And yet, foresight will take you just so far. Sometimes, despite all your ingenuity and tricks, you're going to wind up with an old-fashioned hanging tail that needs to be worked in with a sewing needle.
In May, this blog told you there are two different kinds of sewing needles, sharp and dull. It is possible to work in ends using either kind of needle: a sharp needle (called a "crewel," or "embroidery" needle) is used for SKIMMING, a dull needle (called a "tapestry" or "darner") for WEAVING. The next post will cover weaving, today we'll do skimming.
SKIMMING(Below) Skimming-in ends is done with a sharp needle. The tail is fastened down as it follows the needle, the needle "skims" though the tops of the purl heads along the fabric back. This really is a case of a picture being worth a thousand (or at least a couple of dozen) words so here it is, illustrated. An aside: after drawing this, I realized that I always work the tail into the row in stockinette, but I'm not really sure why--On further consideration, there's no real reason not to work the tail into the column, just like for ribbing, so if you're inclined, then do it that way.
(Below) For skimming-in ends through ribbing, turn the work inside out, and skim the end up one column of purl stitches, and down another. Because the purl stitches draw further into a ribbed fabric than do the knit stitches, skimming into the purls helps keep your tails invisible from both inside and outside of the fabric--handy when you want to fold your back your cuffs or hat brim. Be sure to work the needle through the very head of the purl stitch, which helps keep the skimming invisible from the front of the ribbing.In both of the above illustrations, the worked-in end takes a u-turn. This is very advisable in a slippery yarn, such as cotton, but could be skipped in wool. Also, these illustrations show the ends worked in, but before they have been adjusted--they are still stretched straight, under the tension imparted by the sewing needle. In real life, you'd stretch this area several times to adjust the tension, and you'd make up the garment and block it before cutting off the tails, giving those ends all the opportunity they need to draw up to their final length (and hopefully, to begin felting into the back face of the fabric).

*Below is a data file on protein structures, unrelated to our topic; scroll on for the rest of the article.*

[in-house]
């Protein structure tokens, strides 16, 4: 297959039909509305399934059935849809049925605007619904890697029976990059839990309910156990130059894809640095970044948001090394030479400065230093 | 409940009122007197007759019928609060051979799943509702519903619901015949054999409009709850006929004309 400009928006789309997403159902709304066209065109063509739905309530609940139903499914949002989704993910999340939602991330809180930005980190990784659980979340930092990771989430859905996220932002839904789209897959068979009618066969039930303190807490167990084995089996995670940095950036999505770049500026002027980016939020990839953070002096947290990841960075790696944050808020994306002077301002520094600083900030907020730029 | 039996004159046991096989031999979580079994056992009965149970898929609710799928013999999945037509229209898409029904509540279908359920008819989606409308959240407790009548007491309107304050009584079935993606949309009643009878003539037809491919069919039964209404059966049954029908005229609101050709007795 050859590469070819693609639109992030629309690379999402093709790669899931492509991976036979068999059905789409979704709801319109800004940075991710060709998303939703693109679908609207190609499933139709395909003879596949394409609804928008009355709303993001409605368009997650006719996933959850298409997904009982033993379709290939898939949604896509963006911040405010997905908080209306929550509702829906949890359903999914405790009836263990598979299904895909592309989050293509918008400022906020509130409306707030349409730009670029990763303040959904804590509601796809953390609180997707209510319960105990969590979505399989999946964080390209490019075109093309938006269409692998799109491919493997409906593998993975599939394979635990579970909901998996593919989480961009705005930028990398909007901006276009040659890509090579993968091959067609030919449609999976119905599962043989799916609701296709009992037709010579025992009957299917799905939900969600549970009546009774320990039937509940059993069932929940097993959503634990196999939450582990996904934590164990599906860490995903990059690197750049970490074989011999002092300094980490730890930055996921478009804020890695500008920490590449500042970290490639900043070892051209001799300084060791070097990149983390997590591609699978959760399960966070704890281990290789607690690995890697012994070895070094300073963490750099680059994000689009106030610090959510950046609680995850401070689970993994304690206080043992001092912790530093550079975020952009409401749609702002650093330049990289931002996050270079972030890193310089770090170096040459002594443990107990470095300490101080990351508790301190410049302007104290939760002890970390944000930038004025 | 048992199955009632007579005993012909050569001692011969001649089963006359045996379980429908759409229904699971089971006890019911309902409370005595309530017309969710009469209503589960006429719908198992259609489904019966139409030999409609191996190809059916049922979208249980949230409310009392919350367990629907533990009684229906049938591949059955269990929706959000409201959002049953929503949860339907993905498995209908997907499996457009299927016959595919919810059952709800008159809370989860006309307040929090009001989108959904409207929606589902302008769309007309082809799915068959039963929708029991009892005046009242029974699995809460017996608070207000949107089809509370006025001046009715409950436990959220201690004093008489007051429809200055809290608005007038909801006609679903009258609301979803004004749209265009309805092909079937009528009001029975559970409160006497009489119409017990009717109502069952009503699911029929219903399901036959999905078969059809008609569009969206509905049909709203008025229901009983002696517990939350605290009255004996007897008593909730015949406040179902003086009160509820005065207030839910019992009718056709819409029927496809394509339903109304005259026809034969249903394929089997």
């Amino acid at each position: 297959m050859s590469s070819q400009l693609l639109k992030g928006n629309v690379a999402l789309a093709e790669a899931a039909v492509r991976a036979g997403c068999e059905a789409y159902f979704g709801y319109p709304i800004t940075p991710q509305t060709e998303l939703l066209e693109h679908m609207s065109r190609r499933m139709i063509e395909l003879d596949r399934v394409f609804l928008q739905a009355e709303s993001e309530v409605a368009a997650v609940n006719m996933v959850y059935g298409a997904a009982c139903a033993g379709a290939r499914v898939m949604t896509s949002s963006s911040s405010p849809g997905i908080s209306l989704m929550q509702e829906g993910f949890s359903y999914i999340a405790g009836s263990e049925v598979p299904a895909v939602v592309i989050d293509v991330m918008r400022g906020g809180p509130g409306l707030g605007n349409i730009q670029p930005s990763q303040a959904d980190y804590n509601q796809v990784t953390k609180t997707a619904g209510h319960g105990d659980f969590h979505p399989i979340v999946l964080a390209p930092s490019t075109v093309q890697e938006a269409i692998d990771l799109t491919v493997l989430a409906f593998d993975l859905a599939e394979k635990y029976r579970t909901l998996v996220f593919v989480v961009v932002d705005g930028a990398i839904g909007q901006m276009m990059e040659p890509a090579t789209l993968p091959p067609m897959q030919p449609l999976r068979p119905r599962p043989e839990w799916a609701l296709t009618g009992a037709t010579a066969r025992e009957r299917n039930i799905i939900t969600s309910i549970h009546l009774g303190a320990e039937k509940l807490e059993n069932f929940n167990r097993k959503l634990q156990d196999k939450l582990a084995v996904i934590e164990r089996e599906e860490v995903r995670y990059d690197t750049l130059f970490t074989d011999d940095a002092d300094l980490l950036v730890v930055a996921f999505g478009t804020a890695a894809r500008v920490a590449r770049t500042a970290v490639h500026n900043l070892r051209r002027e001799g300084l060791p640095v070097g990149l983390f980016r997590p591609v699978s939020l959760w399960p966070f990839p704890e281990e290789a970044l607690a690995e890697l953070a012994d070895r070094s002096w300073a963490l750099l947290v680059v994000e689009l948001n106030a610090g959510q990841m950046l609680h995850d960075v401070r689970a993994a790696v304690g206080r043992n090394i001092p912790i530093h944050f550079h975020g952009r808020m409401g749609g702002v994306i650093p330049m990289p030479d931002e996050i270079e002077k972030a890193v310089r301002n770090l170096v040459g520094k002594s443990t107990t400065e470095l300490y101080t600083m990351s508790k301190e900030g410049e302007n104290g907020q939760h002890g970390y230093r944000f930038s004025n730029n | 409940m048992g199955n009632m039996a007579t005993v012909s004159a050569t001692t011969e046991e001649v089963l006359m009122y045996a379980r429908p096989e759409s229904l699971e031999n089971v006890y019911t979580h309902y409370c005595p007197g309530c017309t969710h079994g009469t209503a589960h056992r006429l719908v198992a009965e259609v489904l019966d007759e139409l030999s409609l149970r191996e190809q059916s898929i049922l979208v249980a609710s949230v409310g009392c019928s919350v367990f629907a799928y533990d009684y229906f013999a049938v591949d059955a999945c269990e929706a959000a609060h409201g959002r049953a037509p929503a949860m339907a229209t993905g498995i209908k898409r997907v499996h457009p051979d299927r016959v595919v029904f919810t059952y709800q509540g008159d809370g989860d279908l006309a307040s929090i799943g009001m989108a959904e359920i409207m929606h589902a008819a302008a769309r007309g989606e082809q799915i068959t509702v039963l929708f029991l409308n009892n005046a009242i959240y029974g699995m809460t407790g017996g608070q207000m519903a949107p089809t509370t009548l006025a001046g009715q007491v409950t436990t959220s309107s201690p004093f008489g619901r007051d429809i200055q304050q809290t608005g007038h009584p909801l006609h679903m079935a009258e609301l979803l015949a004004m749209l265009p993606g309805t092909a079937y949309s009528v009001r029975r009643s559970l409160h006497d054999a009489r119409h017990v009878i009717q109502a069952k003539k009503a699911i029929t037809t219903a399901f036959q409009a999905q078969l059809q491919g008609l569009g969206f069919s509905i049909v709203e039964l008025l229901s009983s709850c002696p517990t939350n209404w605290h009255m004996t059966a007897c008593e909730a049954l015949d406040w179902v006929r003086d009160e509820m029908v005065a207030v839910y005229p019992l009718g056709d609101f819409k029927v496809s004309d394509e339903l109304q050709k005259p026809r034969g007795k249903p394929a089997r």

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PS: Here is a link to a post with 10 (!) different methods of working in ends in knitting, eight of which are "as you go."
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(You have been reading TECHknitting on: "skimming-in ends with a sewing needle")